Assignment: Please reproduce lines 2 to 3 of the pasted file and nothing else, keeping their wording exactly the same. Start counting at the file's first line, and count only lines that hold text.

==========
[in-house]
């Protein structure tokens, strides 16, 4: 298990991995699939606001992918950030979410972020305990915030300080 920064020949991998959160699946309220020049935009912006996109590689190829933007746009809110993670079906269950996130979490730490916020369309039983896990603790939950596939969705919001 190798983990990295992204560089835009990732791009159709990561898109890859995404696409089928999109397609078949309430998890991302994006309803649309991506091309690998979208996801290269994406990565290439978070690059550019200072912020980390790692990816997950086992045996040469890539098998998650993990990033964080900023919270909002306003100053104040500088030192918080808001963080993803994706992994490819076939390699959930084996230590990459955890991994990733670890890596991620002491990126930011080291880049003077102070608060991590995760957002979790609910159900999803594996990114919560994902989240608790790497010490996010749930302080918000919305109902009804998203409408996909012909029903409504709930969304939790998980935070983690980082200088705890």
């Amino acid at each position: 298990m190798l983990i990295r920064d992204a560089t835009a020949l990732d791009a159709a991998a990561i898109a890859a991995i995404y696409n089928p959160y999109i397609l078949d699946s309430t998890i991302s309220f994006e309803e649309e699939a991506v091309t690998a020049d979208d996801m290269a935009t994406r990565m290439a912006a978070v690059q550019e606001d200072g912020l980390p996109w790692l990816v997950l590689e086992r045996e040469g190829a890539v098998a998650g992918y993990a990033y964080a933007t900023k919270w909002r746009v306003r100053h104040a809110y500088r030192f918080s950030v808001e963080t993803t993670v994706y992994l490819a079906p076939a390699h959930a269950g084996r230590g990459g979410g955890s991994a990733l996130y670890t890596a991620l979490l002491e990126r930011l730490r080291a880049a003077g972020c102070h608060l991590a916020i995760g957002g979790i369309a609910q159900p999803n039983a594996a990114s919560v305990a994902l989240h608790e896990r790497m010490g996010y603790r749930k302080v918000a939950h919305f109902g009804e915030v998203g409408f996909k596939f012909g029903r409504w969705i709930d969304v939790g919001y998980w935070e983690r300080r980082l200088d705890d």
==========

């Protein structure tokens, strides 16, 4: 298990991995699939606001992918950030979410972020305990915030300080 920064020949991998959160699946309220020049935009912006996109590689190829933007746009809110993670079906269950996130979490730490916020369309039983896990603790939950596939969705919001 190798983990990295992204560089835009990732791009159709990561898109890859995404696409089928999109397609078949309430998890991302994006309803649309991506091309690998979208996801290269994406990565290439978070690059550019200072912020980390790692990816997950086992045996040469890539098998998650993990990033964080900023919270909002306003100053104040500088030192918080808001963080993803994706992994490819076939390699959930084996230590990459955890991994990733670890890596991620002491990126930011080291880049003077102070608060991590995760957002979790609910159900999803594996990114919560994902989240608790790497010490996010749930302080918000919305109902009804998203409408996909012909029903409504709930969304939790998980935070983690980082200088705890």
């Amino acid at each position: 298990m190798l983990i990295r920064d992204a560089t835009a020949l990732d791009a159709a991998a990561i898109a890859a991995i995404y696409n089928p959160y999109i397609l078949d699946s309430t998890i991302s309220f994006e309803e649309e699939a991506v091309t690998a020049d979208d996801m290269a935009t994406r990565m290439a912006a978070v690059q550019e606001d200072g912020l980390p996109w790692l990816v997950l590689e086992r045996e040469g190829a890539v098998a998650g992918y993990a990033y964080a933007t900023k919270w909002r746009v306003r100053h104040a809110y500088r030192f918080s950030v808001e963080t993803t993670v994706y992994l490819a079906p076939a390699h959930a269950g084996r230590g990459g979410g955890s991994a990733l996130y670890t890596a991620l979490l002491e990126r930011l730490r080291a880049a003077g972020c102070h608060l991590a916020i995760g957002g979790i369309a609910q159900p999803n039983a594996a990114s919560v305990a994902l989240h608790e896990r790497m010490g996010y603790r749930k302080v918000a939950h919305f109902g009804e915030v998203g409408f996909k596939f012909g029903r409504w969705i709930d969304v939790g919001y998980w935070e983690r300080r980082l200088d705890d």